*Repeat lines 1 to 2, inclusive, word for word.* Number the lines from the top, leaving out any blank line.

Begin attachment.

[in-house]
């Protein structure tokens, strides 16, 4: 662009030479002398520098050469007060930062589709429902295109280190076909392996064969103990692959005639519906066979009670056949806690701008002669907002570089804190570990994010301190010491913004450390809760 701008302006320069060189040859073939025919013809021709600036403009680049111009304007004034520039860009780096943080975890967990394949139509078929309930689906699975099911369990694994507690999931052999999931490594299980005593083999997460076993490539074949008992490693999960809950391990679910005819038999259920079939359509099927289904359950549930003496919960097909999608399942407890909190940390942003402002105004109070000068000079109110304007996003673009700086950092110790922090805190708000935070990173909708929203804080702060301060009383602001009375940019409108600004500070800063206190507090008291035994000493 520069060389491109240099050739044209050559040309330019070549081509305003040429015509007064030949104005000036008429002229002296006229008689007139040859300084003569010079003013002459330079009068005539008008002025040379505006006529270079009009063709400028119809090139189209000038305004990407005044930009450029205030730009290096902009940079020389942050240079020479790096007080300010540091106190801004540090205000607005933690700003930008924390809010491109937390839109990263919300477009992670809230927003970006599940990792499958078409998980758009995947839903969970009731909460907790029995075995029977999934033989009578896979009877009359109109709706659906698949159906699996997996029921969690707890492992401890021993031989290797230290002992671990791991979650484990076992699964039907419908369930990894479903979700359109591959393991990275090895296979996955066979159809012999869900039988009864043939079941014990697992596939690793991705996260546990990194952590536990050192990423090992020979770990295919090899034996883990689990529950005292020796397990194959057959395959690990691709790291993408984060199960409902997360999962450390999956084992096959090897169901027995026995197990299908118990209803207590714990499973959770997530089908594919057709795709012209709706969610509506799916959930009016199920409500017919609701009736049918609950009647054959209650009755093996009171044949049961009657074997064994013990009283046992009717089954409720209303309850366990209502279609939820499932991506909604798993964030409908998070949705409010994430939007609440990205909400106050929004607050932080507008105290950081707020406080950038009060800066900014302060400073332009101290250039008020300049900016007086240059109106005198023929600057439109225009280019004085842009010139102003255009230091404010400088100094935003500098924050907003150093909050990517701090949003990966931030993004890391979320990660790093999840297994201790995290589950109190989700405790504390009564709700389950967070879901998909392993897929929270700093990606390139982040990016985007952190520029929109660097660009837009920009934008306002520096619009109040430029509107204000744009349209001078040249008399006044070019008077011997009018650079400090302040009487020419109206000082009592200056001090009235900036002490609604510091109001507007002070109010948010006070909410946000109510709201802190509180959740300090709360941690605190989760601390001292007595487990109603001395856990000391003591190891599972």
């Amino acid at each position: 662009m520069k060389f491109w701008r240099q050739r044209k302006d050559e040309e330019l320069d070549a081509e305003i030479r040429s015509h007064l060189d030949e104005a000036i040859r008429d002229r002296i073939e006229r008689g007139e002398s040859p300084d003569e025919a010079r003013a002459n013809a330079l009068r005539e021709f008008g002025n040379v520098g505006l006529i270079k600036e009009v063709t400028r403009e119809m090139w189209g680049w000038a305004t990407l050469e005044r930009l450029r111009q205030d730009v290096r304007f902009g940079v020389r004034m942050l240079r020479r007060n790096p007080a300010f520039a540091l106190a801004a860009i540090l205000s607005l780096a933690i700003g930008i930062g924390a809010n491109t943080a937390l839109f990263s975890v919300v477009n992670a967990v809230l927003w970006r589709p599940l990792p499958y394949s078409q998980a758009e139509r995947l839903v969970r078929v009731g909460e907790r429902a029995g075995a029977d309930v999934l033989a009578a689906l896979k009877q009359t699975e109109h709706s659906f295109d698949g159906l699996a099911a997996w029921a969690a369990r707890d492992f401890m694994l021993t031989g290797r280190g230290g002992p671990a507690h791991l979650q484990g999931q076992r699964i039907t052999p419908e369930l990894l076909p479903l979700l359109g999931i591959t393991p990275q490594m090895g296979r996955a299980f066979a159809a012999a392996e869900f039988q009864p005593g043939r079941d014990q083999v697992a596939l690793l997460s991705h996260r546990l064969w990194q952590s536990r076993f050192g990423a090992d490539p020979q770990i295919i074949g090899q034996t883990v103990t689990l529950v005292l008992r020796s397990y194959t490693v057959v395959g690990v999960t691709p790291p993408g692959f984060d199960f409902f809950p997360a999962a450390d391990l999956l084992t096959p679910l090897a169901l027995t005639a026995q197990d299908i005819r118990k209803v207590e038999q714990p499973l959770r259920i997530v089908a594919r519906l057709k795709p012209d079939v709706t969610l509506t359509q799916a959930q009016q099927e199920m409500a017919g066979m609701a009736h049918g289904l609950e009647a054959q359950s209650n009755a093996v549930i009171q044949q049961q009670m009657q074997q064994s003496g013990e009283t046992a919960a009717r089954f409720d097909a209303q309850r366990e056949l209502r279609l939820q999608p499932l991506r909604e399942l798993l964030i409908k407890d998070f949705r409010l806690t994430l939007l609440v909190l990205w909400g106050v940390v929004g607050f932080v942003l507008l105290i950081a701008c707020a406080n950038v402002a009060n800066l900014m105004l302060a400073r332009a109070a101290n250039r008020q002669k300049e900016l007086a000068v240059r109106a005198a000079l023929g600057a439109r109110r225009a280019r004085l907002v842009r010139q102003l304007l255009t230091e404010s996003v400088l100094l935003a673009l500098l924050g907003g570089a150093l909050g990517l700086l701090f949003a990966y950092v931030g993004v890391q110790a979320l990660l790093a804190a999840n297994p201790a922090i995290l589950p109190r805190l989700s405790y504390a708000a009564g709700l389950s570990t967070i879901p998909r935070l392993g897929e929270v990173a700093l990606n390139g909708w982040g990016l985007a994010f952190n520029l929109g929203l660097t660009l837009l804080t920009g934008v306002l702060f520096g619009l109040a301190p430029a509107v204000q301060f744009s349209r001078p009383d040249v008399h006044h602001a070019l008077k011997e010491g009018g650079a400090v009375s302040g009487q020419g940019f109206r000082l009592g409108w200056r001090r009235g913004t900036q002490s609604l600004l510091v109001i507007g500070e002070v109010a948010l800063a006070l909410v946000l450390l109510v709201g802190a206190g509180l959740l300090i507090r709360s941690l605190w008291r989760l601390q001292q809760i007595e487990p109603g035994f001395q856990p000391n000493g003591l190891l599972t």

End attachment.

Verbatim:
[in-house]
């Protein structure tokens, strides 16, 4: 662009030479002398520098050469007060930062589709429902295109280190076909392996064969103990692959005639519906066979009670056949806690701008002669907002570089804190570990994010301190010491913004450390809760 701008302006320069060189040859073939025919013809021709600036403009680049111009304007004034520039860009780096943080975890967990394949139509078929309930689906699975099911369990694994507690999931052999999931490594299980005593083999997460076993490539074949008992490693999960809950391990679910005819038999259920079939359509099927289904359950549930003496919960097909999608399942407890909190940390942003402002105004109070000068000079109110304007996003673009700086950092110790922090805190708000935070990173909708929203804080702060301060009383602001009375940019409108600004500070800063206190507090008291035994000493 520069060389491109240099050739044209050559040309330019070549081509305003040429015509007064030949104005000036008429002229002296006229008689007139040859300084003569010079003013002459330079009068005539008008002025040379505006006529270079009009063709400028119809090139189209000038305004990407005044930009450029205030730009290096902009940079020389942050240079020479790096007080300010540091106190801004540090205000607005933690700003930008924390809010491109937390839109990263919300477009992670809230927003970006599940990792499958078409998980758009995947839903969970009731909460907790029995075995029977999934033989009578896979009877009359109109709706659906698949159906699996997996029921969690707890492992401890021993031989290797230290002992671990791991979650484990076992699964039907419908369930990894479903979700359109591959393991990275090895296979996955066979159809012999869900039988009864043939079941014990697992596939690793991705996260546990990194952590536990050192990423090992020979770990295919090899034996883990689990529950005292020796397990194959057959395959690990691709790291993408984060199960409902997360999962450390999956084992096959090897169901027995026995197990299908118990209803207590714990499973959770997530089908594919057709795709012209709706969610509506799916959930009016199920409500017919609701009736049918609950009647054959209650009755093996009171044949049961009657074997064994013990009283046992009717089954409720209303309850366990209502279609939820499932991506909604798993964030409908998070949705409010994430939007609440990205909400106050929004607050932080507008105290950081707020406080950038009060800066900014302060400073332009101290250039008020300049900016007086240059109106005198023929600057439109225009280019004085842009010139102003255009230091404010400088100094935003500098924050907003150093909050990517701090949003990966931030993004890391979320990660790093999840297994201790995290589950109190989700405790504390009564709700389950967070879901998909392993897929929270700093990606390139982040990016985007952190520029929109660097660009837009920009934008306002520096619009109040430029509107204000744009349209001078040249008399006044070019008077011997009018650079400090302040009487020419109206000082009592200056001090009235900036002490609604510091109001507007002070109010948010006070909410946000109510709201802190509180959740300090709360941690605190989760601390001292007595487990109603001395856990000391003591190891599972």